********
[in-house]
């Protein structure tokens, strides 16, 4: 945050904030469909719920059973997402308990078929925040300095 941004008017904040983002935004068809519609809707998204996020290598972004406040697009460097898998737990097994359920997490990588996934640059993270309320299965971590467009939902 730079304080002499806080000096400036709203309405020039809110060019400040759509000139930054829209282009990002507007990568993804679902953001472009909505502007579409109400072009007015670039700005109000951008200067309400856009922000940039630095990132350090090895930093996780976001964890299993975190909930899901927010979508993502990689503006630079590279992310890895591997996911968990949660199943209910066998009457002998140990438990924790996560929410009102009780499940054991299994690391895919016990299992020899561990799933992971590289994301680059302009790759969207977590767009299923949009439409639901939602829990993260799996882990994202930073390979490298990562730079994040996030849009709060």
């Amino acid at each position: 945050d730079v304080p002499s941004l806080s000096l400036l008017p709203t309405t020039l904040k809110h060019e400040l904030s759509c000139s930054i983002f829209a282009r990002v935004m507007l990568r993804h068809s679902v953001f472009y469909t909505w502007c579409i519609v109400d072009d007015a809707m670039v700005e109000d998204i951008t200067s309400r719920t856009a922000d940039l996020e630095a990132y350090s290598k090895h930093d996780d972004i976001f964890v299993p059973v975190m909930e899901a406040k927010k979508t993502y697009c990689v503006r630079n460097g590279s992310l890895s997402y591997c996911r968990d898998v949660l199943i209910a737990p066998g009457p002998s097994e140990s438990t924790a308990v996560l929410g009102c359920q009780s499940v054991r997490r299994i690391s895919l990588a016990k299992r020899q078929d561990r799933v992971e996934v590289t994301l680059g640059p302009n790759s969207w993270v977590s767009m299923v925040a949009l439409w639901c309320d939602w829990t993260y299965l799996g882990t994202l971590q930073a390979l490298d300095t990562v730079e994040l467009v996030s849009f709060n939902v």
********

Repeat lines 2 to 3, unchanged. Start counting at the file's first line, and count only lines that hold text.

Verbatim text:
């Protein structure tokens, strides 16, 4: 945050904030469909719920059973997402308990078929925040300095 941004008017904040983002935004068809519609809707998204996020290598972004406040697009460097898998737990097994359920997490990588996934640059993270309320299965971590467009939902 730079304080002499806080000096400036709203309405020039809110060019400040759509000139930054829209282009990002507007990568993804679902953001472009909505502007579409109400072009007015670039700005109000951008200067309400856009922000940039630095990132350090090895930093996780976001964890299993975190909930899901927010979508993502990689503006630079590279992310890895591997996911968990949660199943209910066998009457002998140990438990924790996560929410009102009780499940054991299994690391895919016990299992020899561990799933992971590289994301680059302009790759969207977590767009299923949009439409639901939602829990993260799996882990994202930073390979490298990562730079994040996030849009709060």
């Amino acid at each position: 945050d730079v304080p002499s941004l806080s000096l400036l008017p709203t309405t020039l904040k809110h060019e400040l904030s759509c000139s930054i983002f829209a282009r990002v935004m507007l990568r993804h068809s679902v953001f472009y469909t909505w502007c579409i519609v109400d072009d007015a809707m670039v700005e109000d998204i951008t200067s309400r719920t856009a922000d940039l996020e630095a990132y350090s290598k090895h930093d996780d972004i976001f964890v299993p059973v975190m909930e899901a406040k927010k979508t993502y697009c990689v503006r630079n460097g590279s992310l890895s997402y591997c996911r968990d898998v949660l199943i209910a737990p066998g009457p002998s097994e140990s438990t924790a308990v996560l929410g009102c359920q009780s499940v054991r997490r299994i690391s895919l990588a016990k299992r020899q078929d561990r799933v992971e996934v590289t994301l680059g640059p302009n790759s969207w993270v977590s767009m299923v925040a949009l439409w639901c309320d939602w829990t993260y299965l799996g882990t994202l971590q930073a390979l490298d300095t990562v730079e994040l467009v996030s849009f709060n939902v």